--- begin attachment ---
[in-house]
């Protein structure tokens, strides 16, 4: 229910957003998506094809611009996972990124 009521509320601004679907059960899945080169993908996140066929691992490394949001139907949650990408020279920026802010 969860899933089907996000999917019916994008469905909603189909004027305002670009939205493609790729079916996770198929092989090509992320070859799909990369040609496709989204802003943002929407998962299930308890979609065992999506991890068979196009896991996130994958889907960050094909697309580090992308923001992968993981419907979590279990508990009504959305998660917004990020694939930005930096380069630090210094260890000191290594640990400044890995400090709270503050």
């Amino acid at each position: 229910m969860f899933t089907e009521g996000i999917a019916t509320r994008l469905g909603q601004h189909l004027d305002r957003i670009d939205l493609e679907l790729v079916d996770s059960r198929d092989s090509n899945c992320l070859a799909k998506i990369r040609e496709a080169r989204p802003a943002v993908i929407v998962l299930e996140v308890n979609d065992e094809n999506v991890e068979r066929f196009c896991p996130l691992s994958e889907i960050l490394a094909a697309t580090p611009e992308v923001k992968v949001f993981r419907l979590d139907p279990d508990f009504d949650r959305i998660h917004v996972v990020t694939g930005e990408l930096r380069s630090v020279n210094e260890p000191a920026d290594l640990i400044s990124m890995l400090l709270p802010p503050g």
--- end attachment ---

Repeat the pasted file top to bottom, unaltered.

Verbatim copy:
[in-house]
């Protein structure tokens, strides 16, 4: 229910957003998506094809611009996972990124 009521509320601004679907059960899945080169993908996140066929691992490394949001139907949650990408020279920026802010 969860899933089907996000999917019916994008469905909603189909004027305002670009939205493609790729079916996770198929092989090509992320070859799909990369040609496709989204802003943002929407998962299930308890979609065992999506991890068979196009896991996130994958889907960050094909697309580090992308923001992968993981419907979590279990508990009504959305998660917004990020694939930005930096380069630090210094260890000191290594640990400044890995400090709270503050």
């Amino acid at each position: 229910m969860f899933t089907e009521g996000i999917a019916t509320r994008l469905g909603q601004h189909l004027d305002r957003i670009d939205l493609e679907l790729v079916d996770s059960r198929d092989s090509n899945c992320l070859a799909k998506i990369r040609e496709a080169r989204p802003a943002v993908i929407v998962l299930e996140v308890n979609d065992e094809n999506v991890e068979r066929f196009c896991p996130l691992s994958e889907i960050l490394a094909a697309t580090p611009e992308v923001k992968v949001f993981r419907l979590d139907p279990d508990f009504d949650r959305i998660h917004v996972v990020t694939g930005e990408l930096r380069s630090v020279n210094e260890p000191a920026d290594l640990i400044s990124m890995l400090l709270p802010p503050g």